The National Environmental Policy Act (NEPA) is being manipulated by the Military-Industrial Complex. The 2013 military budget will cost the taxpayers more than $630B. The Air Force must stop playing games with their Environmental Assessments (EAs) and Environmental Impact Statements (EISs) and think about the U. S. communities they are impacting with excessively loud and unsafe aircraft.
Here in Tucson when thousands of citizens complained to Washington about the fact that Davis-Monthan AFB's Operation Snowbird (OSB) combat training program had not had an environmental study of the impact on the community since 1978, what did the Air Force do? They came up with an EA proposal for a "new" Operation Snowbird program that added the F-22 while pilots were refusing to fly them due to safety concerns. Since the late 1990s, the Air Force had quietly introduced F-15s, F-18s, Harriers, and Tornados to fly over the densely-populated city of Tucson. All with no recent environmental study. In the proposal, instead of going back to the last OSB EA in 1978, they used the 2002 Combat Search and Rescue (CSAR) EA as their baseline claiming that the Operation Snowbird aircraft had been analyzed in that 300-page environmental study. The problem is that neither Operation Snowbird nor Operation Snowbird aircraft are even mentioned in the CSAR document.
The Air Force is also doing an EIS for basing the F-35 at the Air Guard Station at Tucson International Airport (TIA). The proposal clearly stated that the F-35 training will have a disproportionate negative impact on a low-income and mostly Hispanic minority population, yet none of the materials or announcements relating to the EIS was in the Spanish language. The public hearings were held at locations distant from the 8,500 people who would be living in the "incompatible with residential use" zone should the F-35s be assigned to TIA. There is no mention of how the negative impact from the F35 would be mitigated or who would pay for it.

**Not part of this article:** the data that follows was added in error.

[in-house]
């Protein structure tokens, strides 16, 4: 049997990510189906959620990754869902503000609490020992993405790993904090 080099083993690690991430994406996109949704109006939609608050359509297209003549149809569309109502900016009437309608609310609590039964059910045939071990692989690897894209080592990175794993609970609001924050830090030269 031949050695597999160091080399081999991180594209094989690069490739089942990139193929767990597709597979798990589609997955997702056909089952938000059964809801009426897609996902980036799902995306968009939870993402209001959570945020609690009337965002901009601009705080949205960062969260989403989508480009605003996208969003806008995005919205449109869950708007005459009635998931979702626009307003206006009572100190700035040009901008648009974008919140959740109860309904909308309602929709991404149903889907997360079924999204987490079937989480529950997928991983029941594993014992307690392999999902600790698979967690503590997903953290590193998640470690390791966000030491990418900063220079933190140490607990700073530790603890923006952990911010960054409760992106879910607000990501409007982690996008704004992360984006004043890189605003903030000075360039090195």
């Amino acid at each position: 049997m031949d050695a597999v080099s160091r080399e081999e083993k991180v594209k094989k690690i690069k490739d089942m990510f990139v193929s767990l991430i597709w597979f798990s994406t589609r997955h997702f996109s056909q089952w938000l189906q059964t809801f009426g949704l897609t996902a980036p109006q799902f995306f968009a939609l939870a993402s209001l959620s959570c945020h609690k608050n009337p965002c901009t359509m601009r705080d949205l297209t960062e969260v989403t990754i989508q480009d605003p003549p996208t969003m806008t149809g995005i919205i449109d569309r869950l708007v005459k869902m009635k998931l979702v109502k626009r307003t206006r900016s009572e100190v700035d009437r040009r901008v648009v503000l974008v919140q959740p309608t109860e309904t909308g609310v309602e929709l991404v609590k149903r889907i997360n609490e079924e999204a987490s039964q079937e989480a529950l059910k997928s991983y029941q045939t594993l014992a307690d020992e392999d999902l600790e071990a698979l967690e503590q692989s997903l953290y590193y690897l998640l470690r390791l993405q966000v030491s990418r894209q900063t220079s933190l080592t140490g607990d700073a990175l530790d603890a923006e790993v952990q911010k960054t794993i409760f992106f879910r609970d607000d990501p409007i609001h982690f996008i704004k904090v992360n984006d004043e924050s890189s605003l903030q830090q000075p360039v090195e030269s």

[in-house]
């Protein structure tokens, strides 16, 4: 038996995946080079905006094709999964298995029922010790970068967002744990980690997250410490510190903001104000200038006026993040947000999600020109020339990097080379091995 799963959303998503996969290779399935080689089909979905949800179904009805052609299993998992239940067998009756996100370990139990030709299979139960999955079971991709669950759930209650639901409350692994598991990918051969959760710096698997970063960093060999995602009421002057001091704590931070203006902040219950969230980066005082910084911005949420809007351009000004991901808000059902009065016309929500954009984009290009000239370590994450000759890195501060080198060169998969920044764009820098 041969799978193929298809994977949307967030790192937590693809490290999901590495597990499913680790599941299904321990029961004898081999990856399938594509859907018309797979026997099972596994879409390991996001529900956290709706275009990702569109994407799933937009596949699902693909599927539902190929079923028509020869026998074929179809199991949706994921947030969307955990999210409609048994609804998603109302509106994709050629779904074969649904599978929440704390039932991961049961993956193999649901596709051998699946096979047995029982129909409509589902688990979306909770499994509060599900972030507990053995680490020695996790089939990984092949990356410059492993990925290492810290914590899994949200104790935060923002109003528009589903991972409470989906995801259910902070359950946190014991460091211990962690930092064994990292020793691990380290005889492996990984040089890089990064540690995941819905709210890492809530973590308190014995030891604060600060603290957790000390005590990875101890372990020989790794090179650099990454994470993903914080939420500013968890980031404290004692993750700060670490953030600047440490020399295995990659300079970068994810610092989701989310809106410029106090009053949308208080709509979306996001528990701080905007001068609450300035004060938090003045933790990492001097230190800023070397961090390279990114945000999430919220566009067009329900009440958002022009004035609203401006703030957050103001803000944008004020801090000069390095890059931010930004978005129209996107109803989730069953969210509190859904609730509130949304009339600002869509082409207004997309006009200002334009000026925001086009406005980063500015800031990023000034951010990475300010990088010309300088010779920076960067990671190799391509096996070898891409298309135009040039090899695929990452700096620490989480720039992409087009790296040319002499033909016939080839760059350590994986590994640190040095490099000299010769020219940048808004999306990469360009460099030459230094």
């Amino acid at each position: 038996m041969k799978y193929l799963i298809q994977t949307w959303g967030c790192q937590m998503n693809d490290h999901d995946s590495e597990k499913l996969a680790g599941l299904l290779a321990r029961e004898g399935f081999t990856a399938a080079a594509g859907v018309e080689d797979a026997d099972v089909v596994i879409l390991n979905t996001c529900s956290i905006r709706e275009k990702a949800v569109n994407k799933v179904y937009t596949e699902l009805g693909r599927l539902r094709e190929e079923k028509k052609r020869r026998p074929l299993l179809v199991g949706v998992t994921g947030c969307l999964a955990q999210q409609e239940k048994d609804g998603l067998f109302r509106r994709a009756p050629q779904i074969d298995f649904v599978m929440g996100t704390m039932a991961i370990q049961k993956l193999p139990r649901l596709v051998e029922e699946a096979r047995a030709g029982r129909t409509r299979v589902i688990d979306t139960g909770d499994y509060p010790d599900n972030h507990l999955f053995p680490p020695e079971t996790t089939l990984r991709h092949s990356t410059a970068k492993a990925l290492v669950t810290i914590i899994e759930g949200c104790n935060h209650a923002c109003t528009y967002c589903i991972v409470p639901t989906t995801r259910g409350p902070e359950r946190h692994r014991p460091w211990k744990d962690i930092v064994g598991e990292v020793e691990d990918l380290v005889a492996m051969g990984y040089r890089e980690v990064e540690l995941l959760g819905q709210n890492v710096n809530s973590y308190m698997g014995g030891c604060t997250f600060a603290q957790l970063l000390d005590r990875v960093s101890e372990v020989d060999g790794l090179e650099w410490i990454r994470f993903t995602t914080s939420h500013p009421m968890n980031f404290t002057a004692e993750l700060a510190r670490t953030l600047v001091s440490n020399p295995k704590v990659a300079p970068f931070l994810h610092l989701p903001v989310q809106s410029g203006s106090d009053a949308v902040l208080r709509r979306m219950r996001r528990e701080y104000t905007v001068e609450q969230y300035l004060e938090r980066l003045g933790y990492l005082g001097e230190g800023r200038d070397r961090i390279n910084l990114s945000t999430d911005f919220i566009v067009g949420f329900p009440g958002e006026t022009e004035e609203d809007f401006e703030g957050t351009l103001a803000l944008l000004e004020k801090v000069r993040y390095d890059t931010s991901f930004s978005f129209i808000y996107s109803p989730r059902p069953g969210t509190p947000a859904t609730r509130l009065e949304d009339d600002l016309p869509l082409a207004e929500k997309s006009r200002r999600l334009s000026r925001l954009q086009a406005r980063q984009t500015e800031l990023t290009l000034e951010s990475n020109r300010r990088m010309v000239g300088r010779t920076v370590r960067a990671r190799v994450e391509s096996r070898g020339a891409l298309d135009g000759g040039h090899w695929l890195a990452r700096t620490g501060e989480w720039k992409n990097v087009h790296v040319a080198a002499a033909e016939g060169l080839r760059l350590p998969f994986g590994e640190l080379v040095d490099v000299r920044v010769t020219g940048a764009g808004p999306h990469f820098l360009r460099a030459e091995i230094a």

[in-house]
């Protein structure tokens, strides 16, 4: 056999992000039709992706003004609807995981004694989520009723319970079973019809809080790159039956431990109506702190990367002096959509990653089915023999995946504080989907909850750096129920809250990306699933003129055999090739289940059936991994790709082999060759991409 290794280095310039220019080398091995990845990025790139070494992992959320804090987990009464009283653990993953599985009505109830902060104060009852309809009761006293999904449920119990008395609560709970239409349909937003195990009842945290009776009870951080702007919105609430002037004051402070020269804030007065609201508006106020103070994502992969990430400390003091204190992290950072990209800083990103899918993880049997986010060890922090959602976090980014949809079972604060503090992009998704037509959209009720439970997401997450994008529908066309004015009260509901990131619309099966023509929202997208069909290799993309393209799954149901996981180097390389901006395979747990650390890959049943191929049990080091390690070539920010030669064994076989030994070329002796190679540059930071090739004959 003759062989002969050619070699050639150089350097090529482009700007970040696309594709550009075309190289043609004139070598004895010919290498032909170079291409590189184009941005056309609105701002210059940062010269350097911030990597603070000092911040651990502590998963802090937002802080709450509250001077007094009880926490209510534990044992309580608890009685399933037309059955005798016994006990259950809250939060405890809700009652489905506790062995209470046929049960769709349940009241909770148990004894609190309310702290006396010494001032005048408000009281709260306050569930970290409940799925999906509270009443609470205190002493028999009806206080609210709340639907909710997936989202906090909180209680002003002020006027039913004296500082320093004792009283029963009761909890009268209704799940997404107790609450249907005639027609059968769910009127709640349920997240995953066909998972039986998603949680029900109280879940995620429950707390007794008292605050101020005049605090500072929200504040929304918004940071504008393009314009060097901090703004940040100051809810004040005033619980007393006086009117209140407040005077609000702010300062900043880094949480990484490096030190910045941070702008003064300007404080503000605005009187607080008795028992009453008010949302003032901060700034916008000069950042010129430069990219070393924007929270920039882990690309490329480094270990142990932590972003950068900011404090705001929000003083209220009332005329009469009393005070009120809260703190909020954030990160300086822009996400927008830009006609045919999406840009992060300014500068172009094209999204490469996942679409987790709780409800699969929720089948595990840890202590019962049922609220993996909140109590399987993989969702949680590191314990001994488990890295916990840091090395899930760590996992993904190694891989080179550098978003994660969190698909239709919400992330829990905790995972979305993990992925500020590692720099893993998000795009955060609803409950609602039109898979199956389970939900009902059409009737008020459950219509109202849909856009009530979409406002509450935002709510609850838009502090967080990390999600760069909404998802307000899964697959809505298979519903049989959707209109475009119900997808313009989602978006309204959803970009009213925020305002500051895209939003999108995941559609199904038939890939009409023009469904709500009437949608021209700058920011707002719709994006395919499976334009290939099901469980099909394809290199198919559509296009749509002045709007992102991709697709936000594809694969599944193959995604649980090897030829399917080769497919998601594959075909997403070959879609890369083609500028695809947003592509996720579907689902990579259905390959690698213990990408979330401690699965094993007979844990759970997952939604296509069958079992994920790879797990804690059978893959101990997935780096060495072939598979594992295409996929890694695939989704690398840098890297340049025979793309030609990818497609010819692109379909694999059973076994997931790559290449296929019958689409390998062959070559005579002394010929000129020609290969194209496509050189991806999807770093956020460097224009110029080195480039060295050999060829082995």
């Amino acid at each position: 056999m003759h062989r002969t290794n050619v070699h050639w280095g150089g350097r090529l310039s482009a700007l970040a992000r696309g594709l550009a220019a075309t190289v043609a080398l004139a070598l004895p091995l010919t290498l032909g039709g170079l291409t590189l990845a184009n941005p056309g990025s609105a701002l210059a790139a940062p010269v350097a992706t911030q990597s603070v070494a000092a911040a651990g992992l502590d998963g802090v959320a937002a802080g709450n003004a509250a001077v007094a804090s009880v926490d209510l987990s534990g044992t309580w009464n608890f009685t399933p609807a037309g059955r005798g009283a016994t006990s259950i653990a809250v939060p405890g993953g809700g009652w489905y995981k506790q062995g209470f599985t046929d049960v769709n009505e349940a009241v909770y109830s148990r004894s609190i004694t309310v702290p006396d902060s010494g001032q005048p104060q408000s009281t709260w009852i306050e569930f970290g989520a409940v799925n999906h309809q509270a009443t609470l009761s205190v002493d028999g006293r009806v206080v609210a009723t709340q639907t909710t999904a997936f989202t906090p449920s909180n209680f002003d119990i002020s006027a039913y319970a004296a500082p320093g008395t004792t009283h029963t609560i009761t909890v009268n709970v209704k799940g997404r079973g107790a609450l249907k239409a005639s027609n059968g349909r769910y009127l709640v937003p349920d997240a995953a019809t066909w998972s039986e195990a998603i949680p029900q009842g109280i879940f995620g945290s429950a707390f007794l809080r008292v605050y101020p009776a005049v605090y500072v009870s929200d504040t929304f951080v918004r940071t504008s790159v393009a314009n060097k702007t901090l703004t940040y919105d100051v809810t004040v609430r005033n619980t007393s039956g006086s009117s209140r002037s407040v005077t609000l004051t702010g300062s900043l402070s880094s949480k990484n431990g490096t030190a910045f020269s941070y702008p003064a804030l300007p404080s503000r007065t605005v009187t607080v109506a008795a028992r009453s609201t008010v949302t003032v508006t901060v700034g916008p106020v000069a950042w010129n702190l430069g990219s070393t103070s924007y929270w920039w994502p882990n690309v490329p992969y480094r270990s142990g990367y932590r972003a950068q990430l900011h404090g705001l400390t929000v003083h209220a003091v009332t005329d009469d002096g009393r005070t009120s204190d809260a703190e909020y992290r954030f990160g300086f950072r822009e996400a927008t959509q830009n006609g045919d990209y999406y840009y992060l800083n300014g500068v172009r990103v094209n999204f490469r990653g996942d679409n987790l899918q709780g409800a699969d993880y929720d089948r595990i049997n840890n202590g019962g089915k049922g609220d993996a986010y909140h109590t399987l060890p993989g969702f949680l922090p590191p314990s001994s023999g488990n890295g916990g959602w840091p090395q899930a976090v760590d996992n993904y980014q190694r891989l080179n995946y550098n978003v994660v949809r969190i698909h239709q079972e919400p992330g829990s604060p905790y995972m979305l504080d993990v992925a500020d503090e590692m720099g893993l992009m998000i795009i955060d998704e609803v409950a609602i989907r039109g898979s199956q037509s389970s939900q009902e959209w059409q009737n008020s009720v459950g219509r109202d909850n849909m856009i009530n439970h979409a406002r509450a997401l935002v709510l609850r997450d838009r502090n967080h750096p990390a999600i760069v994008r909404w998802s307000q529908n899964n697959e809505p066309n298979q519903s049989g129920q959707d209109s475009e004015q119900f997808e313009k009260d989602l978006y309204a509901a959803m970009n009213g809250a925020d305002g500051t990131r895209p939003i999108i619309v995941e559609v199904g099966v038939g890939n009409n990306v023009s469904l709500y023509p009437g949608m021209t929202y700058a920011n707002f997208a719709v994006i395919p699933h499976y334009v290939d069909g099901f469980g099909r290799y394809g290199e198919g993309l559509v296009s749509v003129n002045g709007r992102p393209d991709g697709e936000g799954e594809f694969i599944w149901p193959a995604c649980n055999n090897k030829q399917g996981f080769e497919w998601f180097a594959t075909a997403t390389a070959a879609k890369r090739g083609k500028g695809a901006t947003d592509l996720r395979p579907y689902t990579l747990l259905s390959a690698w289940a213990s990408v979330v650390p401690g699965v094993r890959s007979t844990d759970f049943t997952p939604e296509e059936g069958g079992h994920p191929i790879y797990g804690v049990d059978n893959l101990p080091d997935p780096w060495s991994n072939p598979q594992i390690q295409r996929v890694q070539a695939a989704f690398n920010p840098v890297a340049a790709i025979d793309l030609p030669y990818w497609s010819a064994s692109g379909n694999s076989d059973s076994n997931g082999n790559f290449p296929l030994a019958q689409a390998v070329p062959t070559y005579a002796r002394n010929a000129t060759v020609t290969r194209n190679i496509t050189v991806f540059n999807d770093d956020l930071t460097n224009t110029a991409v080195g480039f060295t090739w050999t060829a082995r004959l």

Federal funding needs to be increased to the Council on Environmental Quality, the agency that oversees NEPA, in order to put some teeth in the law. The Air Force knows how to structure their environmental studies so that they get the results they want with little cost and the unsuspecting public doesn't have a clue as to what's going on.